Here’s our pick of the best 5 books on impact investment, from beginner to professional level:

  • The Power of Impact Investing

Written by Judith Rodin, Rockefeller Foundation President, and Margot Brandenburg, mission-driven entrepreneur. The authors are two of the foremost experts in the field.

In this book, you will learn how investing compares to philanthropy and traditional investments, where opportunities are woven around the world and how to get started. As its name suggests, this book will help you better understand the true power of impact investment. 

Recommended for: Beginners 

  • Investing with Impact: Why Finance is a Force for Good

The author, Jeremy K. Balkin, makes the case that the finance industry can improve the state of the world by positively influencing the allocation of capital.

 Think of this book as the anti-wolf of wall street. In this book, Balkin challenges the status quo on mainstream investing by embracing the 1 trillion dollar frontier impact investment market opportunity. The book demonstrates that if you can change the culture of finance you can change the world for the better.

Recommended for: Skeptical finance professionals.

  • Measuring and Improving Social Impacts: A Guide for Nonprofits, Companies, and Impact Investors

If you’re looking for a comprehensive resource to guide you through impact measurement, this book is for you. 

Based on years of research and analysis of field studies from around the globe. The authors offer a 5 step process that will help you gain clarity about the impacts that matter most to you. You will be provided with measuring methods and tactics to improve your impact outcomes. 

In this practical book, the authors outline a systematic approach to defining what resources you should invest in, what problems you should address, and what activities and organisations to support.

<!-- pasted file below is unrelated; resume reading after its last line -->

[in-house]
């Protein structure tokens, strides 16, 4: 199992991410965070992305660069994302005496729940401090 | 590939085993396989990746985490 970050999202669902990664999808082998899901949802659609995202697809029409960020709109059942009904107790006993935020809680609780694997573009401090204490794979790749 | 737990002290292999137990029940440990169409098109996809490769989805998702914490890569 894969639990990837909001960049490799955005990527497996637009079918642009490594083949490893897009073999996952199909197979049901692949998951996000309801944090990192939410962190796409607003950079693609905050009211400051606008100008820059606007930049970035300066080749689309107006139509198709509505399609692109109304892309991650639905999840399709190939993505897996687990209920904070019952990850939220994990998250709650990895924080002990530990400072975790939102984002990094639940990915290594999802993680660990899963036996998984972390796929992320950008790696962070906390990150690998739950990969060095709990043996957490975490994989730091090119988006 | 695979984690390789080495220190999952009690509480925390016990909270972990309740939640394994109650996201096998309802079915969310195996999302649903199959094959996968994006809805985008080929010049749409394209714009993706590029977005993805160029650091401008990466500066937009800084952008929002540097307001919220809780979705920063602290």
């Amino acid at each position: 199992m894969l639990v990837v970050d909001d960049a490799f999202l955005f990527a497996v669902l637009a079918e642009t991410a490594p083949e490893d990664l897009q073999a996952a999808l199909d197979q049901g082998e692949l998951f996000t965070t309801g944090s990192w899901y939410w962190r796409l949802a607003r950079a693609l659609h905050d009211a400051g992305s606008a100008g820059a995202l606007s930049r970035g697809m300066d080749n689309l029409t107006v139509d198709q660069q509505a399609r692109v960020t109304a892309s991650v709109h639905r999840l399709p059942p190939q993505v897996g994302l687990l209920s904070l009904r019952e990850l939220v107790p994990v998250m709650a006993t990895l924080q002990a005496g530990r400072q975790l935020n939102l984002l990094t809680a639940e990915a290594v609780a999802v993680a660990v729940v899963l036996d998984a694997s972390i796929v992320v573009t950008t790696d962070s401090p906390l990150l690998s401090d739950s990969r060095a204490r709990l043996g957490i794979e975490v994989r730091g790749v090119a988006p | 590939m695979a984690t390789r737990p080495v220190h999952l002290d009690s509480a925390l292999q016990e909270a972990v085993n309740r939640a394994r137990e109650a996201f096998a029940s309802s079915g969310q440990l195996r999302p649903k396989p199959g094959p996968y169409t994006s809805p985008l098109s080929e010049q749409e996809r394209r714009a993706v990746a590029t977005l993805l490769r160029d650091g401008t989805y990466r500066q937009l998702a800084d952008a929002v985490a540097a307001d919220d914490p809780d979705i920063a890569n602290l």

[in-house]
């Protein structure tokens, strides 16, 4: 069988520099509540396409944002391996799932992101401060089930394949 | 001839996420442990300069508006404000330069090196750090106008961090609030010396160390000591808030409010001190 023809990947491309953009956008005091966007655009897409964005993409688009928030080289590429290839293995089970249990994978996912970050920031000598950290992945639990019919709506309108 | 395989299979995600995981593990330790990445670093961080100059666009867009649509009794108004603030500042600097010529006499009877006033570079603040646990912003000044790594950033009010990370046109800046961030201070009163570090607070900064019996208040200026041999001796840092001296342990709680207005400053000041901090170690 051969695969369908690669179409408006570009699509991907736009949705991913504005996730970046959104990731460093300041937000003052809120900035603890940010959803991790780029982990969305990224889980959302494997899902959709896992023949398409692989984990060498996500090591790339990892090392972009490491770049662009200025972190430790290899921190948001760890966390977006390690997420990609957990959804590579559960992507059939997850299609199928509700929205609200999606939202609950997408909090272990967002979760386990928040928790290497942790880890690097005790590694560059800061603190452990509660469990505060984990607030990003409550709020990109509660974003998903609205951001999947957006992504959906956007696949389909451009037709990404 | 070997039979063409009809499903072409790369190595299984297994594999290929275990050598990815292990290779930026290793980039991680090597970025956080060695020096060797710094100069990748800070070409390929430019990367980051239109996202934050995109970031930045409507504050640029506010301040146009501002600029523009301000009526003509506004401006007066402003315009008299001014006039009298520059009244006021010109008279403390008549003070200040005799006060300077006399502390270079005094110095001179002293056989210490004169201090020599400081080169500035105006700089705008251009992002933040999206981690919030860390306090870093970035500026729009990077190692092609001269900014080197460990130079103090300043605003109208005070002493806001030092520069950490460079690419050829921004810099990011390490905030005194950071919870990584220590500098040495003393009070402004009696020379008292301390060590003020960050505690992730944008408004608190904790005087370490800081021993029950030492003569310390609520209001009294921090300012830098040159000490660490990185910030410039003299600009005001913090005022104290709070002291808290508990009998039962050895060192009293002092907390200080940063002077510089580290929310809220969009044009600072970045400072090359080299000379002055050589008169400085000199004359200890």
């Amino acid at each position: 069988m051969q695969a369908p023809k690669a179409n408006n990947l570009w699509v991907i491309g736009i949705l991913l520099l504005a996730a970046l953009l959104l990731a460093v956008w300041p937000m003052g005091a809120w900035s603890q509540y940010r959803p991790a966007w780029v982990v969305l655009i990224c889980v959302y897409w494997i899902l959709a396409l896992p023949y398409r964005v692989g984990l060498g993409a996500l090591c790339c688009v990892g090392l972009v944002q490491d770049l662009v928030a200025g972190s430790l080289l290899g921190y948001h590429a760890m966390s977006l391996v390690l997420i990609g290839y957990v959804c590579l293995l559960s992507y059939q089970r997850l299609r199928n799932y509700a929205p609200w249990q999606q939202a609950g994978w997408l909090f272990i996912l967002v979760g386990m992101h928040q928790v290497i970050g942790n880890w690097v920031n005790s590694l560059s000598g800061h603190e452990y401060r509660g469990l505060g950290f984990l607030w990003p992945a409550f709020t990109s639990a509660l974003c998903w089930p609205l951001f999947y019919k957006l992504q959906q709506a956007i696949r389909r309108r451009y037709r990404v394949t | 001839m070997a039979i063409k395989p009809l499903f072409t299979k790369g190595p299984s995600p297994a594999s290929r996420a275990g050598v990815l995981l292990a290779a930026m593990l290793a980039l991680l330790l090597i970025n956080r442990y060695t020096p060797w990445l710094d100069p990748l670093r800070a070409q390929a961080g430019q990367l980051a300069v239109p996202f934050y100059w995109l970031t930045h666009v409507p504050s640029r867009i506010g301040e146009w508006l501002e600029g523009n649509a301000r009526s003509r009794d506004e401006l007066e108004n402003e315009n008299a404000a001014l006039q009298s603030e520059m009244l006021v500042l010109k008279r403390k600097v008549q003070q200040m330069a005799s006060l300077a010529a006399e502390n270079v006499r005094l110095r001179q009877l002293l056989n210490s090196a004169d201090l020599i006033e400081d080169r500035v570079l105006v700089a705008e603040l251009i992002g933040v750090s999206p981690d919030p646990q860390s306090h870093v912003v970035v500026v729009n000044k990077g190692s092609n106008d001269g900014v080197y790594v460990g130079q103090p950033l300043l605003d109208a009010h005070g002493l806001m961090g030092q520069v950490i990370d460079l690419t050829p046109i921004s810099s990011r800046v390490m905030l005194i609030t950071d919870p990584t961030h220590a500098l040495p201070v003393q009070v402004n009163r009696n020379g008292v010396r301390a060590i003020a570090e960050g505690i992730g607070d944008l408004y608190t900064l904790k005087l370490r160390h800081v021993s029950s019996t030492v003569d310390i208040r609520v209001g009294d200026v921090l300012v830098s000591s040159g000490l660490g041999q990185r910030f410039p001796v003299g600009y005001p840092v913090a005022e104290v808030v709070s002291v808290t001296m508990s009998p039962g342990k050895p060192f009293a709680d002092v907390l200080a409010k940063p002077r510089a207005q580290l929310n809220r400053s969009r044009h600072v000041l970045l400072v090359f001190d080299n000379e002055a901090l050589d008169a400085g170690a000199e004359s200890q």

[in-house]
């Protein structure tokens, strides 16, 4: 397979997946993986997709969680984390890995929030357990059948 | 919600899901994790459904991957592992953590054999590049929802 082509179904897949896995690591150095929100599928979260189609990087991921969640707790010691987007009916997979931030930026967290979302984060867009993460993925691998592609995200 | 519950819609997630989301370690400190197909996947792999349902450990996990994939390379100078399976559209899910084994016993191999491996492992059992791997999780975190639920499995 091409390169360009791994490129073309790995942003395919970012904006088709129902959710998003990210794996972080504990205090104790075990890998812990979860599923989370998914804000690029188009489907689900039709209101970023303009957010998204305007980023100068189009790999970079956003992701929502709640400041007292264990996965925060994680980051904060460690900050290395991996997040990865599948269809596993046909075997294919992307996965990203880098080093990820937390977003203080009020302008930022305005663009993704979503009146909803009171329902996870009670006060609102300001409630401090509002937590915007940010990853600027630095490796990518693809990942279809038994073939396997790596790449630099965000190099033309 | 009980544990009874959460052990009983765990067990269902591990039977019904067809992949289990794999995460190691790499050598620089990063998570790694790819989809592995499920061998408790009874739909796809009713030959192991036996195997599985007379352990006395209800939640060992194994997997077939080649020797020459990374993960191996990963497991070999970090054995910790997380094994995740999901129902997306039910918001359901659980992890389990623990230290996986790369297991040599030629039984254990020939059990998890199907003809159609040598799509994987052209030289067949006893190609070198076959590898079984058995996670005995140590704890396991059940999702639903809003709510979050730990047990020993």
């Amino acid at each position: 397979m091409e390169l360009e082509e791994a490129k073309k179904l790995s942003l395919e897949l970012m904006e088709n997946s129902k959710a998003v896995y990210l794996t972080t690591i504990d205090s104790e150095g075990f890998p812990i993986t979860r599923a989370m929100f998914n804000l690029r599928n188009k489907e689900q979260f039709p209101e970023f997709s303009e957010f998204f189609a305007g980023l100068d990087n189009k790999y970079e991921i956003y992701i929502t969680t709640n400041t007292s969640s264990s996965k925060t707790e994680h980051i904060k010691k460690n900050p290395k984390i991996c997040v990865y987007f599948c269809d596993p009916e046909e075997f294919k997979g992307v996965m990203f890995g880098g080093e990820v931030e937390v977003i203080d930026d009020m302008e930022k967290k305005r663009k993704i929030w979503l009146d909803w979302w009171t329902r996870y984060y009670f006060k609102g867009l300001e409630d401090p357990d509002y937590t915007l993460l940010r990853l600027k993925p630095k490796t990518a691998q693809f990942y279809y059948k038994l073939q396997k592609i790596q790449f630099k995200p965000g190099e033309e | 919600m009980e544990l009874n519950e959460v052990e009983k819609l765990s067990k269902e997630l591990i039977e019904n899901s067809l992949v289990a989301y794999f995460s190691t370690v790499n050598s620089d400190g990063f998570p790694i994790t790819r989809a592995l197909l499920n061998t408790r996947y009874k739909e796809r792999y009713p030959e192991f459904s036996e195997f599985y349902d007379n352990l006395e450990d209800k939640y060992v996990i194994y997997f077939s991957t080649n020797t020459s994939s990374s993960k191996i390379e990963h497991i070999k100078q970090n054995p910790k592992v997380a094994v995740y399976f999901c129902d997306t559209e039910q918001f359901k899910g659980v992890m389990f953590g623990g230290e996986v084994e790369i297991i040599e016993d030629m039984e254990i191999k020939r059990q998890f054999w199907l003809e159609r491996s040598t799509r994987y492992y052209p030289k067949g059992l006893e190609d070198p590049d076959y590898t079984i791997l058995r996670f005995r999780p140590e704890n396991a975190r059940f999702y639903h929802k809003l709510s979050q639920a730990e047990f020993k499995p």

Recommended for: Impact practitioners 

  • The Impact Investor: Lessons in Leadership And Strategy For Collaborative Capitalism

What kind of leader are you? Is profit still the driving force of your business?. If so, this book is for you. 

The offer author precise details on what exactly impact investing entails embody din the experiences and proven practices of some of the world’s most successful impact investors, across asset classes, geographies and areas of impact. Only true leaders can combine purpose with profit, successfully. 

Recommended for: Impact practitioners

  • Catalysing Wealth for Change Guide to Impact Investing

This is a holistic bible of impact investment. for foundations, financial institutions, and private investors. It contains a wide range of key tools and resources including investors networks, practical examples of impact portfolios, in-depth interviews with leading impact investors around the world, conferences and accelerators. It’s a practical, thoughtful and comprehensive resource.

Recommended for: Everyone with an interest in impact investment 


What is the most accepted definition of Impact Investing?